Catalogue


Rebranding rule [electronic resource] : images of restoration and revolution monarchy, 1660-1714 /
Kevin Sharpe.
imprint
New Haven : Yale University Press, [2013]
description
xxi, 849 pages : illustrations ; 24 cm
ISBN
0300162014 (cl : alk. paper), 9780300162011 (cl : alk. paper)
format(s)
Book
More Details
imprint
New Haven : Yale University Press, [2013]
isbn
0300162014 (cl : alk. paper)
9780300162011 (cl : alk. paper)
restrictions
Licensed for access by U. of T. users.
contents note
Introduction: Representing restored monarchy. -- Re-presenting and reconstituting kingship. Rewriting royalty ; Redrawing regality ; Rituals of restored majesty ; A changed culture, divided kingdom and contested kingship. -- Confessional kingship? Representations of James II. Prologue: A king represented and misrepresented ; A king of many words ; A popish face? Images of James II ; Staging Catholic kingship ; Countering 'Catholic kingship' and contesting revolution. -- Representing revolution. Prologue: An image revolution? ; Scripting the revolution ; Figuring revolution ; A king off the stage ; Rival representations. -- Representing Stuart queenship. Prologue: Semper Eadem? Queen Anne ; A Stuart's words: Queen Anne and the scripts of post-revolution monarchy ; Re-depicting female rule: The image of the queen ; Stuart Rituals: Queen Anne and the performance of monarchy ; Party contest and the queen.
abstract
"In the climactic part of his three-book series exploring the importance of public image in the Tudor and Stuart monarchies, Kevin Sharpe employs a remarkable interdisciplinary approach that draws on literary studies and art history as well as political, cultural, and social history to show how this preoccupation with public representation met the challenge of dealing with the aftermath of Cromwell's interregnum and Charles II's restoration, and how the irrevocably changed cultural landscape was navigated by the sometimes astute yet equally fallible Stuart monarchs and their successors."--
catalogue key
11953369
 
Includes bibliographical references (pages 682-818) and index.
A Look Inside
Reviews
Review Quotes
"Like many works not yet in the publication pipeline at the time of the author's death, it could easily have been lost to us if Sharpe's friend and colleague Mark Knights had not seen it through its final stages. We all owe Knights a debt of gratitude, both because of the book's quality and the fact that it is a fitting monument to one of the foremost historians of the early modern world." "Sharpe writes beautifully and the book is a long, lush walk through the public rituals of monarchy, the depiction of monarchs by artists and hack engravers, wordsmiths and preachers. Sharpe clearly enjoyed exploring the nuances of this world of physical and allegorical spectacle and offers a wealth of examples to illustrate his argument. And it is a convincing one." "This reviewer . . . was left dazzled and admiring of the wonderful scholarship that [Sharpe] displays and the insights that he offers [and] . . . is to be recommended to any student of the period. It will be the starting point for any consideration of the cultural presentation of the earl modern English monarchy or the foreseeable future."Daniel Szechi, BBC History Magazine
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Summaries
Bowker Data Service Summary
In this climactic part of his three-book series exploring the importance of public image in the Tudor and Stuart monarchies, Kevin Sharpe employs a remarkable interdisciplinary approach that draws on literary studies and art history as well as political, cultural, and social history to show how this preoccupation with public representation met the challenge of dealing with the aftermath of Cromwell's interregnum and Charles II's restoration, and how the irrevocably changed cultural landscape was navigated by the sometimes astute yet equally fallible Stuart monarchs and their successors.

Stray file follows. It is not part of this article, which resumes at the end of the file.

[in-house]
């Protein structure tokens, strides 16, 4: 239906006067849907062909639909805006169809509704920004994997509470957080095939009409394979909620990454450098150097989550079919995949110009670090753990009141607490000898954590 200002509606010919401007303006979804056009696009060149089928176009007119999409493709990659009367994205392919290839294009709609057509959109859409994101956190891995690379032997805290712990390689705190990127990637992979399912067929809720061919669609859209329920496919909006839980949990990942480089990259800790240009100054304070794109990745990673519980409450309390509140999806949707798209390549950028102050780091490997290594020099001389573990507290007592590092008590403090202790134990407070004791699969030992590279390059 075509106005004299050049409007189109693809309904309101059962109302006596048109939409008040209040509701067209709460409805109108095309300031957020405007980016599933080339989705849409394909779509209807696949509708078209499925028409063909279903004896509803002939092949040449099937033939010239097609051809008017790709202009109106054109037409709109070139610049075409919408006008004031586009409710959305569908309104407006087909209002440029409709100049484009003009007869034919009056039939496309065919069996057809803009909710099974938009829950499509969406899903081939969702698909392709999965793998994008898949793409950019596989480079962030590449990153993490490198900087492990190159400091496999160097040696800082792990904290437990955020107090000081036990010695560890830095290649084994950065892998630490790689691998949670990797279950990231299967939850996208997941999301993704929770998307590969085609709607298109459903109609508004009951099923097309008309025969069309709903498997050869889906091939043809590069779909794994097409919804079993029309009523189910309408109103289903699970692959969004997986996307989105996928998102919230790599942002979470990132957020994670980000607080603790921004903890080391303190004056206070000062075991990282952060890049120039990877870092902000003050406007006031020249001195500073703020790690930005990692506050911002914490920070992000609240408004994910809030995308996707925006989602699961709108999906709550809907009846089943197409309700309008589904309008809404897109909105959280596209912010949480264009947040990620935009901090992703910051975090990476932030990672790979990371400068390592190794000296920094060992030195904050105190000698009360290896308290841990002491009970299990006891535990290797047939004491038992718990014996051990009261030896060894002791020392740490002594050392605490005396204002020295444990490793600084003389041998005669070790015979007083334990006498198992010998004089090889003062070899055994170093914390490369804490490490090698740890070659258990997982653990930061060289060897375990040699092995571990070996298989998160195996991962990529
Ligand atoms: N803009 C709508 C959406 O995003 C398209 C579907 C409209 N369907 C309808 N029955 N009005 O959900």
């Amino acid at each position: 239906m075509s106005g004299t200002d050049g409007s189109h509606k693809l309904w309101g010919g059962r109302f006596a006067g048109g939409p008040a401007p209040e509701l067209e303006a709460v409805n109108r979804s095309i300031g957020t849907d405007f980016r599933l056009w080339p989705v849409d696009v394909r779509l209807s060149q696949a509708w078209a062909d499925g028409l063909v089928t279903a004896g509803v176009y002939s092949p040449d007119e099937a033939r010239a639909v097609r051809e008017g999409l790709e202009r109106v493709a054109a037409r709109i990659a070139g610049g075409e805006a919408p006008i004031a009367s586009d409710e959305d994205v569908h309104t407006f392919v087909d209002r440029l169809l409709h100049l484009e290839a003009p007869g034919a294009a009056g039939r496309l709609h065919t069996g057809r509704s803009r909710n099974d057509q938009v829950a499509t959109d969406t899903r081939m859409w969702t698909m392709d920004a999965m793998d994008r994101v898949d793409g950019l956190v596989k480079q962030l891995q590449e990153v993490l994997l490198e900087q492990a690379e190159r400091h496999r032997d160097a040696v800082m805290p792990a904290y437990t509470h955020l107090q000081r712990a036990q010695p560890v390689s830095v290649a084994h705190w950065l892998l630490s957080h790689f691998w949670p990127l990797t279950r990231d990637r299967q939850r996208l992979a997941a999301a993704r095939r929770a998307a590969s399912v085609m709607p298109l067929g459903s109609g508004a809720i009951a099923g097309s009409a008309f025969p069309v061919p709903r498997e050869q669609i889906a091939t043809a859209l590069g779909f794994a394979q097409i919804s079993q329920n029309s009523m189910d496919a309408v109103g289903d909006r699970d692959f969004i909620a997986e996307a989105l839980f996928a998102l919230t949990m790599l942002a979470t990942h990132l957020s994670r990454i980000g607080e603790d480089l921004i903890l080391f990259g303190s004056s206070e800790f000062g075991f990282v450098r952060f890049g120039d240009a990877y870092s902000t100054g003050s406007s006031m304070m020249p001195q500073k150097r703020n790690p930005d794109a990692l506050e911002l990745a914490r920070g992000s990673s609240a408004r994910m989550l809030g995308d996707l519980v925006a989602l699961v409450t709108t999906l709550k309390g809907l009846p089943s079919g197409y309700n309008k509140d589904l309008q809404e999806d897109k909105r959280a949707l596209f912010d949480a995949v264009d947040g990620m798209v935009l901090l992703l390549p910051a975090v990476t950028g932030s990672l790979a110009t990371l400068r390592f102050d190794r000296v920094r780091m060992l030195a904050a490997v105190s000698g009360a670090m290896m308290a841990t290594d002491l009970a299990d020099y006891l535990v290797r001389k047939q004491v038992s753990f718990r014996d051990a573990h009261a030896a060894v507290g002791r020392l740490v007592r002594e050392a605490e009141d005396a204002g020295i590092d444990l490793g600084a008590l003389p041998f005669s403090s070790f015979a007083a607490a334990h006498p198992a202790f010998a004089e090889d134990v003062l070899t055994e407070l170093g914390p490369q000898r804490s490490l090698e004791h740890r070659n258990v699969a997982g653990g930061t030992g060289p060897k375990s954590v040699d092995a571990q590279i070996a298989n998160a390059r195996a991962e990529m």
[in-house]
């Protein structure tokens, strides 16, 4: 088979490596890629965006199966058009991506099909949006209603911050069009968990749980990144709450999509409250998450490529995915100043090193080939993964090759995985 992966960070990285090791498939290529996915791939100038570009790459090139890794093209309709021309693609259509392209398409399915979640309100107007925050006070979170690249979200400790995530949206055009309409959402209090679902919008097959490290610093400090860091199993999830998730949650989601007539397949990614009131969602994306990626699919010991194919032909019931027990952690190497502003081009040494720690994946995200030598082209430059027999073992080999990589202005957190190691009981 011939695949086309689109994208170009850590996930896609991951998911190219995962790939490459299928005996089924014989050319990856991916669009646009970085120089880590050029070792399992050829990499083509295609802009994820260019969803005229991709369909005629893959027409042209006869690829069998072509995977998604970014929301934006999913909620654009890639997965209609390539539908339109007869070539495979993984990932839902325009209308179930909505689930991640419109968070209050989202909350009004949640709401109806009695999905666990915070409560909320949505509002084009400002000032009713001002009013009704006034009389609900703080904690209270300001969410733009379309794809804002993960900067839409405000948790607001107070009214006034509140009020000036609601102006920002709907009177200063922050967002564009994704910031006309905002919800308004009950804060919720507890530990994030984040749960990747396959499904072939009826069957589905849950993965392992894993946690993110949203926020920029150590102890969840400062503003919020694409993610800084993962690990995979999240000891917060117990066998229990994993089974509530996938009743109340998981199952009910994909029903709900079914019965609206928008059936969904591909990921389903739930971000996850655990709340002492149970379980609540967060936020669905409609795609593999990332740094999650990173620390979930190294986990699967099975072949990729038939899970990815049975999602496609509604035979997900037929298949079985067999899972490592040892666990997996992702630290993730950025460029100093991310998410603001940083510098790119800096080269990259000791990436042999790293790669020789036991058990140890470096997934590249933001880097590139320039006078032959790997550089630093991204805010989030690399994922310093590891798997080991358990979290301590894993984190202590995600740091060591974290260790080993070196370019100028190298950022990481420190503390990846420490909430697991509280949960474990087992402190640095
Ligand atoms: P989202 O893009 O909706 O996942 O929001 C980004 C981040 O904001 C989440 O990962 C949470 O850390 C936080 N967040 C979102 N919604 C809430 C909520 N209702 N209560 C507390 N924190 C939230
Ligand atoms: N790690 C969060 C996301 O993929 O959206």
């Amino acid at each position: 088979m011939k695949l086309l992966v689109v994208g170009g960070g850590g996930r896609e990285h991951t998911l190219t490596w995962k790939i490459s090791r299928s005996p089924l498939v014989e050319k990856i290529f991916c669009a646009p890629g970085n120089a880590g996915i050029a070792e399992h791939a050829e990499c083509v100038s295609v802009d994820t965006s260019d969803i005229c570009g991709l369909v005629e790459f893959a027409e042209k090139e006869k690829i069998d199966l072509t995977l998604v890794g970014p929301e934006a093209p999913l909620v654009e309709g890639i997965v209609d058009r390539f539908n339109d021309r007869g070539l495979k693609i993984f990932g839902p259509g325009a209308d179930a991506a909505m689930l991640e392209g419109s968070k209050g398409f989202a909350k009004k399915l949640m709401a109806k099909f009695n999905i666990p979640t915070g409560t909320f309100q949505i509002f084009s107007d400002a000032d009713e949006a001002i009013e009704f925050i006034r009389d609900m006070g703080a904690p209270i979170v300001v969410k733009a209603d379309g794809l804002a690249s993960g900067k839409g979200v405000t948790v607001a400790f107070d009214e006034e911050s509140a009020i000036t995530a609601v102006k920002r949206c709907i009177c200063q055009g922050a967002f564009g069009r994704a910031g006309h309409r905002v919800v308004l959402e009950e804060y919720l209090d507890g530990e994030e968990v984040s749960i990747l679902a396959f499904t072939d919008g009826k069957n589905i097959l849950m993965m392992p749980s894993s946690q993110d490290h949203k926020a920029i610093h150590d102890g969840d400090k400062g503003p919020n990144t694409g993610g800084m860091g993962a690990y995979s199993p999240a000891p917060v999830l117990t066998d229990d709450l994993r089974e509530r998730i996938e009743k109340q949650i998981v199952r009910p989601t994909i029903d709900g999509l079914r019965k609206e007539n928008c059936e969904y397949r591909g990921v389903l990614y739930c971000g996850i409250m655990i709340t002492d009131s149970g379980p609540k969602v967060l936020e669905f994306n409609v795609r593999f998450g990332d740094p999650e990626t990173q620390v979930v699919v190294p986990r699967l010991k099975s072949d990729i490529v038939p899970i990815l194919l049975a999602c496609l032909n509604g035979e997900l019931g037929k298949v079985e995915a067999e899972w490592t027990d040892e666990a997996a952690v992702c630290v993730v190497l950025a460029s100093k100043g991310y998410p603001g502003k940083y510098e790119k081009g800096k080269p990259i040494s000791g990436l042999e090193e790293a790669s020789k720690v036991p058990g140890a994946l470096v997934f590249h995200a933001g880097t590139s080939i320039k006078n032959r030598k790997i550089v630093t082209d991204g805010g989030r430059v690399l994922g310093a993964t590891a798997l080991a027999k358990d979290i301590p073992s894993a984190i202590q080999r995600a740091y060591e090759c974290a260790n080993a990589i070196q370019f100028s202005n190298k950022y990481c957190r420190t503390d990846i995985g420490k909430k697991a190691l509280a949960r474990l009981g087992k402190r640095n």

Main Description
In the climactic part of his three-book series exploring the importance of public image in the Tudor and Stuart monarchies, Kevin Sharpe employs a remarkable interdisciplinary approach that draws on literary studies and art history as well as political, cultural, and social history to show how this preoccupation with public representation met the challenge of dealing with the aftermath of Cromwell's interregnum and Charles II's restoration, and how the irrevocably changed cultural landscape was navigated by the sometimes astute yet equally fallible Stuart monarchs and their successors.
Table of Contents
List of Illustrationsp. vii
Forewordp. xii
Preface and Acknowledgementsp. xvi
Introduction: Representing Restored Monarchyp. 1
Re-presenting and Reconstituting Kingshipp. 9
Rewriting Royaltyp. 11
Redrawing Regalityp. 94
Rituals of Restored Majestyp. 148
A Changed Culture, Divided Kingdom and Contested Kingshipp. 194
Confessional Kingship? Representations of James IIp. 223
Prologue: A King Represented and Misrepresentedp. 225
A King of Many Wordsp. 227
A Popish Face? Images of James IIp. 265
Staging Catholic Kingshipp. 287
Countering 'Catholic Kingship' and Contesting Revolutionp. 308
Representing Revolutionp. 341
Prologue: An Image Revolution?p. 343
Scripting the Revolutionp. 353
Figuring Revolutionp. 409
A King off the Stagep. 449
Rival Representationsp. 481
Representing Stuart Queenshipp. 507
Prologue: Semper Eadem? Queen Annep. 509
A Stuart's Words: Queen Anne and the Scripts of Post-Revolution Monarchyp. 515
Re-Depicting Female Rule: The Image of the Queenp. 578
Stuart Rituals: Queen Anne and the Performance of Monarchyp. 616
Party Contest and the Queenp. 646
Epiloguep. 671
Notesp. 682
Indexp. 819
Table of Contents provided by Ingram. All Rights Reserved.

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